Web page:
What are the Indications for Renal Dialysis?

Patient Presentation
4-year-old male presents to a local emergency room with a 2-day history of watery diarrhea and crampy abdominal pain. Over the past several hours he had some vomiting and had one stool described as liquidy red. The review of systems was negative for fever, rash, joint pain and he has had normal urine output. He was admitted and during his hospital course he continued to have bloody diarrhea, abdominal pain and then developed low-grade fever, hip pain and decreased urine output to 0.2 cc/kg/hour. His physical examination revealed diffuse abdominal pain with active bowel sounds, no organomegaly, no rectal fissures or hemorrhoids, normal musculoskeletal examination and purpura on his upper and lower extremities. His initial laboratory evaluation showed a hemoglobin = 12.4 g/dl, hematocrit = 37%, WBC = 13,000 /mm2, platelets = 300,000 /mm2, electrolytes were normal, BUN = 25 mg/dl and creatinine = 0.7 mg/dl. During his hospitalization his platelets decreased to 70,000/mm2 and his BUN and creatinine rose to 44 mg/dl and 2.2 mg/dl respectively. His potassium rose to 5.3 mEq/l. A clinical diagnosis of hemolytic uremic syndrome (HUS) was made and his stool culture later grew E. coli 0157:H7. He received peritoneal dialysis and had improving renal function at discharge.

Discussion
Diarrhea is the softening of the consistency of the stools with or without a change in the frequency of the stools. Any child may have complications such as dehydration or sepsis because of diarrhea.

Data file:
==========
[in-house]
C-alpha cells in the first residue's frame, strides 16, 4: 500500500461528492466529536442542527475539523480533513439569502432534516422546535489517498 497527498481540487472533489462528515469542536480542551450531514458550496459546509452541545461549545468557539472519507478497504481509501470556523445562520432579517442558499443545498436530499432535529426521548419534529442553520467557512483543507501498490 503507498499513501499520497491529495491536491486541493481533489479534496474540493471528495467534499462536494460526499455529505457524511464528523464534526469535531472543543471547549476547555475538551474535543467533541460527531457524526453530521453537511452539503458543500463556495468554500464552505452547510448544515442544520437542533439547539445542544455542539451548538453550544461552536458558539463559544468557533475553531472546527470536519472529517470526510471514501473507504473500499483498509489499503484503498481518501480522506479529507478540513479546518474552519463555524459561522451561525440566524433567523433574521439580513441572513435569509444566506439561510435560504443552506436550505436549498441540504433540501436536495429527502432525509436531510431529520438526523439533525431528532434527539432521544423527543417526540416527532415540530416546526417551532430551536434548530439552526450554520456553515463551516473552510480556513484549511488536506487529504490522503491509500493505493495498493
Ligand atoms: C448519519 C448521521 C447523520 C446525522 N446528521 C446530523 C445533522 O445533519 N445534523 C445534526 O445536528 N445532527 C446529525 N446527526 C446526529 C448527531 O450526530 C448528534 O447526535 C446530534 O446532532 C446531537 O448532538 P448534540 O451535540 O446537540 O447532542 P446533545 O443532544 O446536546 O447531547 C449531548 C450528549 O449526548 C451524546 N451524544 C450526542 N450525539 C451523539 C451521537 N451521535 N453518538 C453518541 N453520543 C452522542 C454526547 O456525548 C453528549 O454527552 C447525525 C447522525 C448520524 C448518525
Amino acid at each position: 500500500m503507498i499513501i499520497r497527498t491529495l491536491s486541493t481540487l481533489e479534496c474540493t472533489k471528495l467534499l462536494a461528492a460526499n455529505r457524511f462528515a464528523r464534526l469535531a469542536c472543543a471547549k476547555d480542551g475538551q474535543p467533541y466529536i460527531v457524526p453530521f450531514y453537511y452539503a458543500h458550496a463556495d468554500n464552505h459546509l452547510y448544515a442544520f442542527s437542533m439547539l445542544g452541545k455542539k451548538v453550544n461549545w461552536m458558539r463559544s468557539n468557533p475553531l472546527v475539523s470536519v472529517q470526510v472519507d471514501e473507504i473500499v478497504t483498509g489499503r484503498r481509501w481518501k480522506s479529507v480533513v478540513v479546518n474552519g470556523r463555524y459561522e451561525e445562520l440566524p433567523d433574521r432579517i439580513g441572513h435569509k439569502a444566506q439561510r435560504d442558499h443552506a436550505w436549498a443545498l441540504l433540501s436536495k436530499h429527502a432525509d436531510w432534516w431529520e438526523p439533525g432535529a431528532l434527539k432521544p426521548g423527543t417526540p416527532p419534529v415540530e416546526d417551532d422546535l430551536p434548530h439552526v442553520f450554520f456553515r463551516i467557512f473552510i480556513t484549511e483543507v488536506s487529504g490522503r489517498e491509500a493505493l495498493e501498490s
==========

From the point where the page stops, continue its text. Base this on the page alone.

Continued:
Infectious Diarrhea is a common cause of bloody diarrhea. For any individual case of diarrhea, bacterial causes are more likely to have blood associated with them than viral causes. But viral diarrhea is so much more common overall than bacterial diarrhea, that viruses are the most common cause of infectious bloody diarrhea.

Common infectious agents causing bloody diarrhea include:

  • Bacteria – Campylobacter, Clostridium difficile, Salmonella, Shigella, Vibrio cholerae
  • Viruses – Adenovirus, Norwalk virus, Rotavirus
  • Parasites – Ameba, Cryptosporidium, Giardia

HUS is an uncommon but potentially life-threatening cause of diarrhea. Young children, usually 9 months-4 years, begin with a mild gastroenteritis, that overtime becomes a constellation of blood diarrhea, purpura, pallor, hematuria, decrease urine output and possibly renal failure. The children can also have seizures, liver or endocrine abnormalities, and even myocarditis. The laboratory evaluation shows thrombocytopenia, microangiopathic hemolytic anemia, proteinuria and hematuria in the urine, and electrolyte abnormalities including hyperkalemia and elevated BUN and creatinine. The cause in 85% of cases is E. coli 0157:H7. Treatment is mainly supportive with scrupulous fluid and electrolyte management. Red blood cell transfusions are sometimes used but platelet transfusions should be avoided if possible. Other treatments such as antiplatelet drugs or fibrinolytic therapy have not shown benefit. Mortality is 3-5% mainly because of neurological problems. Almost all patients are able to stop dialysis and 60% have full recovery of renal function.

Learning Point
Main indications for renal dialysis include:

  • Oliguria/azotemia
  • Creatinine clearance < 10 ml/min/1.73 M2
  • General symptoms that are worsening, i.e. decreased appetite, emesis/nausea, decreased exercise tolerance/fatigue, poor school performance, growth failure, etc.
  • Nutritional needs that cannot be maintained with necessary fluid restriction
  • Fluid overload
  • Metabolic abnormalities such as uncontrolled hyperkalemia, hyperphosphatemia, hyperuricemia, hypernatremia, hypocalcemia, and severe acidosis or alkalosis
  • Dialyzable toxin